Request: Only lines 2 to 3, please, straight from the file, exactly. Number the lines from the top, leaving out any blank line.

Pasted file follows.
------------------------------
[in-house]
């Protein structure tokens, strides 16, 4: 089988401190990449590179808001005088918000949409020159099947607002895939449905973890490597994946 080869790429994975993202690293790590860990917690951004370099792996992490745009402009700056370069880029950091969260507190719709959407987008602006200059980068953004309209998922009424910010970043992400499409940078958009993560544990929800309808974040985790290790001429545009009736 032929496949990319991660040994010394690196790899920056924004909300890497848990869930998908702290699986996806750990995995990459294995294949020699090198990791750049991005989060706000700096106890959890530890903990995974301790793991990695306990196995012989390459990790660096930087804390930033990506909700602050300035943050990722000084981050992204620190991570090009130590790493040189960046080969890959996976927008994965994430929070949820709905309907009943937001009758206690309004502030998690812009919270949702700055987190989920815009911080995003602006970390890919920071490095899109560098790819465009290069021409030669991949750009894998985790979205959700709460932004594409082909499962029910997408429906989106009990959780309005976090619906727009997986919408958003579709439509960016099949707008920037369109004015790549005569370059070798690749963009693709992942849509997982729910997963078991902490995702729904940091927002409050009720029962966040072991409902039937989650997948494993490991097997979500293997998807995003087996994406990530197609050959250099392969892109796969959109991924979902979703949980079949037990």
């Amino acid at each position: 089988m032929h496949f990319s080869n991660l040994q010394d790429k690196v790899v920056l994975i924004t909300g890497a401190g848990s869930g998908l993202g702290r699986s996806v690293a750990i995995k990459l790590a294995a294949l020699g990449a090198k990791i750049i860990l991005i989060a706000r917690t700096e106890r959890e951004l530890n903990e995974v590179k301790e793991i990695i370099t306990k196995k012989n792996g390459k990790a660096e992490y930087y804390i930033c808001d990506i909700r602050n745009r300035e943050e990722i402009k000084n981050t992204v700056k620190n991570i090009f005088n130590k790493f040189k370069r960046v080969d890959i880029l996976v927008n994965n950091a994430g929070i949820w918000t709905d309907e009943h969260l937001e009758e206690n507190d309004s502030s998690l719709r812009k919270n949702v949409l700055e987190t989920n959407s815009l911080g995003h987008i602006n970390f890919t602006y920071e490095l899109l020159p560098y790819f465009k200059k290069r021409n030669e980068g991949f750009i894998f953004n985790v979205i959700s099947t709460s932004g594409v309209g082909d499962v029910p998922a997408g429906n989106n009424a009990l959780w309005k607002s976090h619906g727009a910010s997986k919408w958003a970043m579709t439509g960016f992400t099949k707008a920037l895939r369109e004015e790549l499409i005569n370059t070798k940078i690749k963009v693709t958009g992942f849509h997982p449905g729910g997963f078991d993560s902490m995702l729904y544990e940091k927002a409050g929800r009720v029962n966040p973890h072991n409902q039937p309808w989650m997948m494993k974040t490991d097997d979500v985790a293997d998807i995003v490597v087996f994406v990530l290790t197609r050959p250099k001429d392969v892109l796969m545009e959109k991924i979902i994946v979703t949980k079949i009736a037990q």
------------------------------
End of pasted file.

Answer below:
């Protein structure tokens, strides 16, 4: 089988401190990449590179808001005088918000949409020159099947607002895939449905973890490597994946 080869790429994975993202690293790590860990917690951004370099792996992490745009402009700056370069880029950091969260507190719709959407987008602006200059980068953004309209998922009424910010970043992400499409940078958009993560544990929800309808974040985790290790001429545009009736 032929496949990319991660040994010394690196790899920056924004909300890497848990869930998908702290699986996806750990995995990459294995294949020699090198990791750049991005989060706000700096106890959890530890903990995974301790793991990695306990196995012989390459990790660096930087804390930033990506909700602050300035943050990722000084981050992204620190991570090009130590790493040189960046080969890959996976927008994965994430929070949820709905309907009943937001009758206690309004502030998690812009919270949702700055987190989920815009911080995003602006970390890919920071490095899109560098790819465009290069021409030669991949750009894998985790979205959700709460932004594409082909499962029910997408429906989106009990959780309005976090619906727009997986919408958003579709439509960016099949707008920037369109004015790549005569370059070798690749963009693709992942849509997982729910997963078991902490995702729904940091927002409050009720029962966040072991409902039937989650997948494993490991097997979500293997998807995003087996994406990530197609050959250099392969892109796969959109991924979902979703949980079949037990």
């Amino acid at each position: 089988m032929h496949f990319s080869n991660l040994q010394d790429k690196v790899v920056l994975i924004t909300g890497a401190g848990s869930g998908l993202g702290r699986s996806v690293a750990i995995k990459l790590a294995a294949l020699g990449a090198k990791i750049i860990l991005i989060a706000r917690t700096e106890r959890e951004l530890n903990e995974v590179k301790e793991i990695i370099t306990k196995k012989n792996g390459k990790a660096e992490y930087y804390i930033c808001d990506i909700r602050n745009r300035e943050e990722i402009k000084n981050t992204v700056k620190n991570i090009f005088n130590k790493f040189k370069r960046v080969d890959i880029l996976v927008n994965n950091a994430g929070i949820w918000t709905d309907e009943h969260l937001e009758e206690n507190d309004s502030s998690l719709r812009k919270n949702v949409l700055e987190t989920n959407s815009l911080g995003h987008i602006n970390f890919t602006y920071e490095l899109l020159p560098y790819f465009k200059k290069r021409n030669e980068g991949f750009i894998f953004n985790v979205i959700s099947t709460s932004g594409v309209g082909d499962v029910p998922a997408g429906n989106n009424a009990l959780w309005k607002s976090h619906g727009a910010s997986k919408w958003a970043m579709t439509g960016f992400t099949k707008a920037l895939r369109e004015e790549l499409i005569n370059t070798k940078i690749k963009v693709t958009g992942f849509h997982p449905g729910g997963f078991d993560s902490m995702l729904y544990e940091k927002a409050g929800r009720v029962n966040p973890h072991n409902q039937p309808w989650m997948m494993k974040t490991d097997d979500v985790a293997d998807i995003v490597v087996f994406v990530l290790t197609r050959p250099k001429d392969v892109l796969m545009e959109k991924i979902i994946v979703t949980k079949i009736a037990q």